Grain dryer

Long, warm days of summer will soon give way to fall and harvest.

The wet spring caused many fields to be planted late, which will lead to late maturing and wet corn this fall. It has been more than a decade since we had to do major drying of our corn crop, which will put a big strain on our systems, especially if they have not been updated. Late planting and late maturing will also reduce the days for drying the corn, so we need to plan for a late wet crop.

While the crop is far from made, here are four tips to get prepared:

1. Scout fields and mark silking date, then add 60 days for black layer date. This is when the corn is mature and is about 30 percent moisture.

2. Clean out bins and turn on all fans, spreaders, stirrers, and transfer augers to make sure everything is working properly. Lubricate bearings and make needed repairs before harvest starts. Wet corn is always hard to start moving.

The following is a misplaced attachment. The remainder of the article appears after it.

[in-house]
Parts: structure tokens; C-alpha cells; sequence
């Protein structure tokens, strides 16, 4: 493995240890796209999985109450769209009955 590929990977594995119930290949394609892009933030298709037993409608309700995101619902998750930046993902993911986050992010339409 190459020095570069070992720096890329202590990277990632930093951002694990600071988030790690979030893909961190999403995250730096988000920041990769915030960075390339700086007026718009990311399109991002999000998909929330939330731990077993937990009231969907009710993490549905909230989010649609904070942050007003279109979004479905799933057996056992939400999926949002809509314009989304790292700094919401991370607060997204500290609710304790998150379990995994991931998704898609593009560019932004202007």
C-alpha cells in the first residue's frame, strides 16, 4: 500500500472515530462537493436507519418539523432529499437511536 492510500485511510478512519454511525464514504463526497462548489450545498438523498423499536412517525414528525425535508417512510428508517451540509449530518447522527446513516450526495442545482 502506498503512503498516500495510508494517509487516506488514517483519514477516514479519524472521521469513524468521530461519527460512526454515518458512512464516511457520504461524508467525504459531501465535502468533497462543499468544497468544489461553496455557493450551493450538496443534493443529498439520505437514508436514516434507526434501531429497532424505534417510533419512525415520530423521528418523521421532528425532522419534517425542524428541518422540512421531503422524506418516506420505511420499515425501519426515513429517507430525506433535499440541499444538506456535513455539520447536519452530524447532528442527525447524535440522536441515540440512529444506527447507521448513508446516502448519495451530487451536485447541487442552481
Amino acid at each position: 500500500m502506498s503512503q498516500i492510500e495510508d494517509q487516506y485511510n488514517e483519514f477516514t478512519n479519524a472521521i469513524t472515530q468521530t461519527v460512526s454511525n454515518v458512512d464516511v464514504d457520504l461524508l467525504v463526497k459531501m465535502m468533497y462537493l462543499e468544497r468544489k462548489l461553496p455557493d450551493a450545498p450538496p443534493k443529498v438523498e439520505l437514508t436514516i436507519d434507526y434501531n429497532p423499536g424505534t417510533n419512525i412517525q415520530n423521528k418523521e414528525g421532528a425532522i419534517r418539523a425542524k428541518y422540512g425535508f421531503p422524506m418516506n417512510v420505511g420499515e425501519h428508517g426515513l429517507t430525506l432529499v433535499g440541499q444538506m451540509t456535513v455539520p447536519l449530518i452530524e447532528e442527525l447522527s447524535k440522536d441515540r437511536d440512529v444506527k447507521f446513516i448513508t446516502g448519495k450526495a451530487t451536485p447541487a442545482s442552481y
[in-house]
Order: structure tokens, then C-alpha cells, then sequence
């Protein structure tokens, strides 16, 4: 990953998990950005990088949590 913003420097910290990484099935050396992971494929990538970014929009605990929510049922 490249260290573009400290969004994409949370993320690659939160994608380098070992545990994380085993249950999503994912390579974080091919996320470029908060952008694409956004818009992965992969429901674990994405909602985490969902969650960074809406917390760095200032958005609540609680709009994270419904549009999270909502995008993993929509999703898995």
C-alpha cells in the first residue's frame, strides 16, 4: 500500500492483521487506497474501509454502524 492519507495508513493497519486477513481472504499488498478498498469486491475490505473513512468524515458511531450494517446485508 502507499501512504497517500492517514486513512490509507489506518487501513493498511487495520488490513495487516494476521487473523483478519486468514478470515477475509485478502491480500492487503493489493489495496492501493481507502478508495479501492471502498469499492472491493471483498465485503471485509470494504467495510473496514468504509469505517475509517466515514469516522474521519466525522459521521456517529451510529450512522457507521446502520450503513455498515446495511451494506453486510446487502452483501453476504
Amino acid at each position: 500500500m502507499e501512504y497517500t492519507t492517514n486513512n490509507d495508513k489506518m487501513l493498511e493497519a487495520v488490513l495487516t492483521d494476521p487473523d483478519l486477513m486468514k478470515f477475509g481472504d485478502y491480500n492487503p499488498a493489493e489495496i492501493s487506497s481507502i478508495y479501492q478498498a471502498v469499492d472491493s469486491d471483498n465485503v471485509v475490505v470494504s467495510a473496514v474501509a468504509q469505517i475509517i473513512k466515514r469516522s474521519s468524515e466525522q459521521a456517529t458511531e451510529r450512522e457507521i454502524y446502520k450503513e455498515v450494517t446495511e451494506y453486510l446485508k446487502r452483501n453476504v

3. Measure the space under all drying and floors to be sure there is at least 7½ inches of clear space for the air to spread out. If the fines have filled the plenum under the drying floors, then it is time to get them vacuumed out. This is not a fun job but a necessary one, so don’t delay.

4. Get educated on the performance of your individual bin system. Bill Wilkey, a native to Ida County, developed some very good computer programs that provide fan performance to determine the speed of drying, electricity used, and overall performance.

ISU Extension and Outreach in Ida and Sac Counties are offering the Advanced Grain Management course Aug. 20. The cost is $25, which includes all materials. The program is in Ida County from 9-11 a.m. and in Sac County from 1-3 p.m. Call Ida County at 712-364-3003 and Sac County at 712-662-7131 to sign up.

Kris Kohl is an ag engineering specialist with Iowa State University Extension and Outreach. Reach him at 712-732-5056 or